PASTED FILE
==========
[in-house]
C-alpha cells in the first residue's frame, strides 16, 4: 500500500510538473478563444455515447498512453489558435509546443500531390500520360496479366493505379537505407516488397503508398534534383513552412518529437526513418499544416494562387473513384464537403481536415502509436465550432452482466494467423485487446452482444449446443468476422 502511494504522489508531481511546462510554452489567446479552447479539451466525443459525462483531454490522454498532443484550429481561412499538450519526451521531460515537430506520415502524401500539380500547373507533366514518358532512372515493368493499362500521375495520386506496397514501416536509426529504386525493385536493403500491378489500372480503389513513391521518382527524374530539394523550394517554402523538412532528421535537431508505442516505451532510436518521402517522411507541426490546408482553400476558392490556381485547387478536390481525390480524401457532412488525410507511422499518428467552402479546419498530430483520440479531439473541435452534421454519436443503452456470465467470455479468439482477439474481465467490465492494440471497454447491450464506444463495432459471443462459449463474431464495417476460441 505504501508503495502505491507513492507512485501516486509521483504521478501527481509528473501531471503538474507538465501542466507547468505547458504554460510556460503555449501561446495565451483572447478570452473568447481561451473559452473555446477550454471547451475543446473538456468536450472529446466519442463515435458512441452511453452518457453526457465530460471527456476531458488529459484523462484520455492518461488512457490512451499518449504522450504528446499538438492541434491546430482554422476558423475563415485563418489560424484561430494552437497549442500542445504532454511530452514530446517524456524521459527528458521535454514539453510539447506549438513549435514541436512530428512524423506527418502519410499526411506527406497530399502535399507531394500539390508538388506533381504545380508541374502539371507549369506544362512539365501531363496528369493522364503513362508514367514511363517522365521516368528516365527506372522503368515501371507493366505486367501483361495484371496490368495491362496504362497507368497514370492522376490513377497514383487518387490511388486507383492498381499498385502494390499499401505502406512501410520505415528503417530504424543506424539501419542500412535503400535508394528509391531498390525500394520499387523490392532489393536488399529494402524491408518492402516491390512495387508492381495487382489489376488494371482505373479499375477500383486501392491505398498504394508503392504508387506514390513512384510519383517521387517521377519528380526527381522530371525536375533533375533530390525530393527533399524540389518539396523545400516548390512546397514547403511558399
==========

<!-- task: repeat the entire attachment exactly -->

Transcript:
[in-house]
C-alpha cells in the first residue's frame, strides 16, 4: 500500500510538473478563444455515447498512453489558435509546443500531390500520360496479366493505379537505407516488397503508398534534383513552412518529437526513418499544416494562387473513384464537403481536415502509436465550432452482466494467423485487446452482444449446443468476422 502511494504522489508531481511546462510554452489567446479552447479539451466525443459525462483531454490522454498532443484550429481561412499538450519526451521531460515537430506520415502524401500539380500547373507533366514518358532512372515493368493499362500521375495520386506496397514501416536509426529504386525493385536493403500491378489500372480503389513513391521518382527524374530539394523550394517554402523538412532528421535537431508505442516505451532510436518521402517522411507541426490546408482553400476558392490556381485547387478536390481525390480524401457532412488525410507511422499518428467552402479546419498530430483520440479531439473541435452534421454519436443503452456470465467470455479468439482477439474481465467490465492494440471497454447491450464506444463495432459471443462459449463474431464495417476460441 505504501508503495502505491507513492507512485501516486509521483504521478501527481509528473501531471503538474507538465501542466507547468505547458504554460510556460503555449501561446495565451483572447478570452473568447481561451473559452473555446477550454471547451475543446473538456468536450472529446466519442463515435458512441452511453452518457453526457465530460471527456476531458488529459484523462484520455492518461488512457490512451499518449504522450504528446499538438492541434491546430482554422476558423475563415485563418489560424484561430494552437497549442500542445504532454511530452514530446517524456524521459527528458521535454514539453510539447506549438513549435514541436512530428512524423506527418502519410499526411506527406497530399502535399507531394500539390508538388506533381504545380508541374502539371507549369506544362512539365501531363496528369493522364503513362508514367514511363517522365521516368528516365527506372522503368515501371507493366505486367501483361495484371496490368495491362496504362497507368497514370492522376490513377497514383487518387490511388486507383492498381499498385502494390499499401505502406512501410520505415528503417530504424543506424539501419542500412535503400535508394528509391531498390525500394520499387523490392532489393536488399529494402524491408518492402516491390512495387508492381495487382489489376488494371482505373479499375477500383486501392491505398498504394508503392504508387506514390513512384510519383517521387517521377519528380526527381522530371525536375533533375533530390525530393527533399524540389518539396523545400516548390512546397514547403511558399